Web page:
4 There is an ideal in Canberra that all children should be able to walk to school, I ask you to stand outside a school in the morning and watch how many cars there are. Only a few? Hardly. A school bus system could be used for primary school children to do a round of the surrounding suburbs and take them to the nearby school. I caught a school bus in another state to my ‘local’ school, it took 30 minutes and was no big deal. Actually it was a sort of mini community. Teaches kids to consider using public transport too.

emd 3:33 pm 04 Aug 06

Can’t speak for other people, but my agenda is pretty simple:
1) Make sure there’s decent pre and primary schools for my children to start attending in the next three years.
2) Make sure the wholesale routing of public education doesn’t destroy my nice suburban community in the process.

bonfire 1:30 pm 04 Aug 06

at a belco communist council meeting one of the save our schools peopel bored us all with his 7 oint plan – except for the two old farts in the audience who took umbrage when he said that (paraphrased) ‘as an educator for 27 years it is clear that students in private schools are less able to cope with the real world than govt school students’. The guy with the obvious toupee really went off.

Im not sure that his point was relevant to the school closing argument, but it certailnly alienated possible supporters.

There are several agendas running here.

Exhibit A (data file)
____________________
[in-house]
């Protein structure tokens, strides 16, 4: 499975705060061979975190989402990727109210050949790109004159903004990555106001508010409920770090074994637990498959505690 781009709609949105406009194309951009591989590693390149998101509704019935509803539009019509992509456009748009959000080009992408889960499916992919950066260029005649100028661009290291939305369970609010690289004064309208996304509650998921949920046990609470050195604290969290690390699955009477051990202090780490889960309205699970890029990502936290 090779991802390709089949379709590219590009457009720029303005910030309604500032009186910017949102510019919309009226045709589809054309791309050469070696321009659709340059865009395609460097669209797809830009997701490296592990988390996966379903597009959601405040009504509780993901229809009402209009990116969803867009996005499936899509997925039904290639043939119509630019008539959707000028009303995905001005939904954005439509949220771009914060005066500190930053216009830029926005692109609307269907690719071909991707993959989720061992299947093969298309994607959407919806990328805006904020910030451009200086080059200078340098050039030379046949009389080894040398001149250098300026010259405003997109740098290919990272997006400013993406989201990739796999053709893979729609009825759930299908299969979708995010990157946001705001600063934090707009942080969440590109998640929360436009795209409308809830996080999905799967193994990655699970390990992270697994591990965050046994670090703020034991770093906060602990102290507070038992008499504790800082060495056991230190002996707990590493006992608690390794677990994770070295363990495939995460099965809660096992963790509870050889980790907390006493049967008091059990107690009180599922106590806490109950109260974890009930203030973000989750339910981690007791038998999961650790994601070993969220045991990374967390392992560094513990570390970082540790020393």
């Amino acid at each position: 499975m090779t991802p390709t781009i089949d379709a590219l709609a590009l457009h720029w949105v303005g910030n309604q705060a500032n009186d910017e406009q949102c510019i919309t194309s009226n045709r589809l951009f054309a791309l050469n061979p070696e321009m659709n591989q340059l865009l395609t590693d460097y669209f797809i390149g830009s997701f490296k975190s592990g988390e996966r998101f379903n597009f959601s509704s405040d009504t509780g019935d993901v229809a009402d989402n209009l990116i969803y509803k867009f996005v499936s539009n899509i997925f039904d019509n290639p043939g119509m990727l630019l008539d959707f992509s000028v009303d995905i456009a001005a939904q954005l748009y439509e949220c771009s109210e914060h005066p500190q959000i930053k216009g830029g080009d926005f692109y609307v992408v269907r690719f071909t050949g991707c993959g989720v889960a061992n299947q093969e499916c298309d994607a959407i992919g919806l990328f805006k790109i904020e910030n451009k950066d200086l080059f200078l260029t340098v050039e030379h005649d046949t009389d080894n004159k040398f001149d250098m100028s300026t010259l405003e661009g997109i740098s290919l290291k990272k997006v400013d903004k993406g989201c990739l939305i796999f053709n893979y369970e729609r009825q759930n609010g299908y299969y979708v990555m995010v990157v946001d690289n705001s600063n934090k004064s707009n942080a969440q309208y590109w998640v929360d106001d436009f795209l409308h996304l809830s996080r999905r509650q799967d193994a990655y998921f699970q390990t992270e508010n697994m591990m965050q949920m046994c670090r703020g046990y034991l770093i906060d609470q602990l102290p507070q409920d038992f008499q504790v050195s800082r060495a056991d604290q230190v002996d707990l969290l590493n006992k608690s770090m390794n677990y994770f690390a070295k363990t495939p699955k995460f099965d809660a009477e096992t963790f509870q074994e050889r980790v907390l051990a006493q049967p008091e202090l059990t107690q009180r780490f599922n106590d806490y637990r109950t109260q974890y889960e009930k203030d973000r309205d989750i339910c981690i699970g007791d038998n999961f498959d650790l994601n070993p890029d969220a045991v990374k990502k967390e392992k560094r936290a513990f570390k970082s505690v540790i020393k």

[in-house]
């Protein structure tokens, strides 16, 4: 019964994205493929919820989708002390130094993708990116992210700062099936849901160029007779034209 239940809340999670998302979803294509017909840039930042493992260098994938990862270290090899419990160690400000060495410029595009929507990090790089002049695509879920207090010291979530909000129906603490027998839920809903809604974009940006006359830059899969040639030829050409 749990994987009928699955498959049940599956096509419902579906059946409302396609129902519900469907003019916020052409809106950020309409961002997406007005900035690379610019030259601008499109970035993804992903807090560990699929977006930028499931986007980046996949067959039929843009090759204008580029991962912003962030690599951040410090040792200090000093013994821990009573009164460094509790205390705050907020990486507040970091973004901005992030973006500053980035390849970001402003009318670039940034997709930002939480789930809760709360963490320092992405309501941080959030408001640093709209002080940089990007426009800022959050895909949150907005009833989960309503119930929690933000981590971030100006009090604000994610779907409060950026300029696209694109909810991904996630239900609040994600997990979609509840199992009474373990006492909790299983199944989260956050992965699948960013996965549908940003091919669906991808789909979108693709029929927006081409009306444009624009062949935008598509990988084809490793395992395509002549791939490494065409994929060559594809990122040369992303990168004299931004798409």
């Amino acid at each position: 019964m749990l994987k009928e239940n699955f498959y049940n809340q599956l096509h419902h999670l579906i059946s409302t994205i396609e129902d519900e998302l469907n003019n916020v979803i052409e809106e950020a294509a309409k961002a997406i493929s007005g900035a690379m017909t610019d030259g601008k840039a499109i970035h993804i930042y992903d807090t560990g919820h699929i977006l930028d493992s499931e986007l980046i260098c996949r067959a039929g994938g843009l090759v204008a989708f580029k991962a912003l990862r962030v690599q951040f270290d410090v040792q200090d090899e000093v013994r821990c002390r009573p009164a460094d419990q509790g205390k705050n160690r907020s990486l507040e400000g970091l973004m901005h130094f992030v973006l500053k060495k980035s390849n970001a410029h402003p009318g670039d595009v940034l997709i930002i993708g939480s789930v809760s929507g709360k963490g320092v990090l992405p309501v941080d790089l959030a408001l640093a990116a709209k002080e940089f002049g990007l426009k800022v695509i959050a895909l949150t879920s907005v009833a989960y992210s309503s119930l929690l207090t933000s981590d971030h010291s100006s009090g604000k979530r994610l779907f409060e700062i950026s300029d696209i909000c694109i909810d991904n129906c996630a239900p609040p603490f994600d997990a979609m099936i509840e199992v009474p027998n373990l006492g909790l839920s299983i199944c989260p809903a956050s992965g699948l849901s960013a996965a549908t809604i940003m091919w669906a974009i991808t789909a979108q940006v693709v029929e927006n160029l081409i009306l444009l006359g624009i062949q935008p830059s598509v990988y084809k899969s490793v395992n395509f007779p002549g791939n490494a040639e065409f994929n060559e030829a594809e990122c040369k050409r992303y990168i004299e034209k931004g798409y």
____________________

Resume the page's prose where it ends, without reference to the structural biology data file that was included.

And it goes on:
Roland GRNS 12:32 pm 04 Aug 06

Ian Morgan from “Save our School” in a media release titled “More Signs of Govt. in Crisis” wrote “The Chief Minister has chosen to misinterpret Jane Gorrie’s call as asking for immediate closure of schools, in an attempt to score a cheap political point. This is clearly non-sense, and the Chief Minister is not fooling anyone – except perhaps himself.”

emd 9:52 am 04 Aug 06

They say they want to improve the education system and offer more choices to slow the move towards private schools. Yet look at what they’re doing:
1) Closing small schools with special programs and loyal families. This will not endear them to other public schools in the district. It will just result in them moving their kids to small independent schools with special programs and strong community spirit.

2) The consultation process ends two weeks before end of school term. So for schools planned to close end 2006, life suddenly becomes a shit-fight to get your kids into a decent school for 2007 “just in case”. Hence the current DET efforts to calculate how many demountables to put on which other school ovals for next year. Do we really want to educate our kids in demountables because the government doesn’t want to take their time on a proper consultation process or transition plan? I suspect many parents will choose private schools who have actual brick buildings.

3) Closing a swathe of small schools and redistributing the students to larger schools will create playground gang warfare. So even more parents will leave the public education system.

Mr_Shab 9:42 am 04 Aug 06

Nyssa – I thought the proposal to close Cook primary meant that the displaced students would move to the nearby Aranda and Macquarie schools. They’re still very nearby (I know – I live in the area) and if the money that is being paid to keep a one-lung operation like Cook open is spent on the two others, it’s a good think IMO.